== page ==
Andrea Zelinski
Andrea Zelinski

ONBOARD THE NORWEGIAN PRIMA - Something was missing when two executives and their wives arrived in Reykjavik, Iceland, for the inaugural sailing of the Norwegian Prima last week.

The luggage.

As a slew of troubles with lost bags, not to mention delayed and canceled flights, dog the airlines and create havoc for travel agents, cruise lines are in a unique position to try to reunite guests with their belongings during their cruise: Since a cruise's departure is fixed, there's a finite window of time in which to unite suitcases with passengers and passengers with ships before logistical challenges grow and guest satisfaction drops.

What has been coined the "summer of lost luggage" was "one thing we didn't see coming," said Harry Sommer, CEO of Norwegian Cruise Line. "It never occurred to us."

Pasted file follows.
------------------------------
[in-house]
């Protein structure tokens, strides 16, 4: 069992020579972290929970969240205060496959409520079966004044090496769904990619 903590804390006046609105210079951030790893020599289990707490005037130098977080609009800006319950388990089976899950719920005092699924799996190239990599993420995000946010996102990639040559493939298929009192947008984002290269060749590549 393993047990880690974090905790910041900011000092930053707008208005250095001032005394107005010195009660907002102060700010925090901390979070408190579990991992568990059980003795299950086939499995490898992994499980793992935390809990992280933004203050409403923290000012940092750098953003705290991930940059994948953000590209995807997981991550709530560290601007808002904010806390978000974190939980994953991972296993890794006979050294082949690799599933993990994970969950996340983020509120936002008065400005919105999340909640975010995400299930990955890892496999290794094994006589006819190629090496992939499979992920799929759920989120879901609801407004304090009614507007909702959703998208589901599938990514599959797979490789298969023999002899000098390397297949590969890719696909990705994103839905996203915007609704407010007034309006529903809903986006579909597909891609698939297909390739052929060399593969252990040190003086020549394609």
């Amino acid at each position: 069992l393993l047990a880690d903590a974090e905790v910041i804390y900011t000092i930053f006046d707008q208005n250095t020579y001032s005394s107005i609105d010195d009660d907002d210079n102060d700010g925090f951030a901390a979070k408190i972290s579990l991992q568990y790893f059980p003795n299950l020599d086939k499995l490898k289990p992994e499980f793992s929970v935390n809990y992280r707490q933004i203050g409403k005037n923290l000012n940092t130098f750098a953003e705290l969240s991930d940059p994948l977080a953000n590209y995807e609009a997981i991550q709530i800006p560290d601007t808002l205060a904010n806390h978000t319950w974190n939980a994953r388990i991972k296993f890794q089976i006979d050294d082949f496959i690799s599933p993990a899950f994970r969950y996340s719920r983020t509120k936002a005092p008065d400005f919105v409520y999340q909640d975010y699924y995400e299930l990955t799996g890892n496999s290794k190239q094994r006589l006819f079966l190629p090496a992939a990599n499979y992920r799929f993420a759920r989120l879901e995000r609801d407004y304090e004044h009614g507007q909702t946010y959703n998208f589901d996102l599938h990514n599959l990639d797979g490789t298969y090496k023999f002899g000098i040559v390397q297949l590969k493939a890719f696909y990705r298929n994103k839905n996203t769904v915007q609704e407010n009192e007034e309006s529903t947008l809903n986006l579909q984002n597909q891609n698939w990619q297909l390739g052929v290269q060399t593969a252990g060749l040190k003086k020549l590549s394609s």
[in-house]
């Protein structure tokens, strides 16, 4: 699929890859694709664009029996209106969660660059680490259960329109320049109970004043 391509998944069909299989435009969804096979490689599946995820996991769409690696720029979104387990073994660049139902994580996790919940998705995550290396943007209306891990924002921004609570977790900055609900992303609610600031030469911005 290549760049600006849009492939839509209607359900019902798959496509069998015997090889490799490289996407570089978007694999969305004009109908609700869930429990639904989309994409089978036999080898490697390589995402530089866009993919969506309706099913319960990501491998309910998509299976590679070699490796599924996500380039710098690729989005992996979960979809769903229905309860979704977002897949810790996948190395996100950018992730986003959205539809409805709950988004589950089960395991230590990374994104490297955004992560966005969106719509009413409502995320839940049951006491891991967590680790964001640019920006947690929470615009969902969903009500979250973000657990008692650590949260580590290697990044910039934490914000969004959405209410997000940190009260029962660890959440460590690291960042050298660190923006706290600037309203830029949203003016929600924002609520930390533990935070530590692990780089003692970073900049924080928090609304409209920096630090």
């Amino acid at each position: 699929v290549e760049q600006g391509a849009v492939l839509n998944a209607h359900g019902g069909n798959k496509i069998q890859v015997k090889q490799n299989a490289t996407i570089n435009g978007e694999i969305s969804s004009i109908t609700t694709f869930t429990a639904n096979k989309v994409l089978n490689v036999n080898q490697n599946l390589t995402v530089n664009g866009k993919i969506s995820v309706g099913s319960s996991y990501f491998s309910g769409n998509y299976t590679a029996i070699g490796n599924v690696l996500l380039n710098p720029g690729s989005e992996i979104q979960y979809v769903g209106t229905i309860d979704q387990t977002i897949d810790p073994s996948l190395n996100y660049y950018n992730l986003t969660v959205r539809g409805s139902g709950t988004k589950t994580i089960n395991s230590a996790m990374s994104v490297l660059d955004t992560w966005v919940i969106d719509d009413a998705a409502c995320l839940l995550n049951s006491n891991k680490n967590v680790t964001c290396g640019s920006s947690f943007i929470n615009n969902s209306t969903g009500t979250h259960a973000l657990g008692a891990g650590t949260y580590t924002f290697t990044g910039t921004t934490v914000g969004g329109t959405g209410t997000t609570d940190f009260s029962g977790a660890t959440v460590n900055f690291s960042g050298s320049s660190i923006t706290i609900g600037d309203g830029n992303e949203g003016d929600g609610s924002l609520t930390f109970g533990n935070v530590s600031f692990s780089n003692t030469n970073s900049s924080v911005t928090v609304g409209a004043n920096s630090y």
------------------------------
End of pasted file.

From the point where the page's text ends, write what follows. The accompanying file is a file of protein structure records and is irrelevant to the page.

Amid a surge in travel demand and short-staffed airports, lost luggage claims spiked by 30% this year compared to prepandemic times, according to Mapfre, a Spanish insurer.

When NCL charted the challenges it would face this sailing season, chasing down guests' lost bags wasn't one of them, Sommer said this weekend during the inaugural sailing of the Norwegian Prima.

But navigating flight and luggage issues proved to be a major challenge for the brand, prompting it to grow its air team from about 30 people to a staff of 150 to handle the disruptions.

Several cruise lines have also boosted the size of their travel services teams to handle guests' flight delays, cancellations and lost bags, including Holland America Line and Seabourn. Meanwhile, lines like Princess Cruises have encouraged guests to book with their air programs and encouraged guests to arrive a day early to minimize the impact of airport meltdowns and buy them more time.

Cruise line work with airlines to scoot those pieces of luggage to locations further along in the cruise itinerary, Sommer said. But depending where the luggage is and the timing, getting a bag back to its owner doesn't always work well, he said.

Sommer said airline executives have assured him the troubles will ease after the summer travel season is over, as they plan to realign their schedules in late September or early October to minimize further disruptions. 

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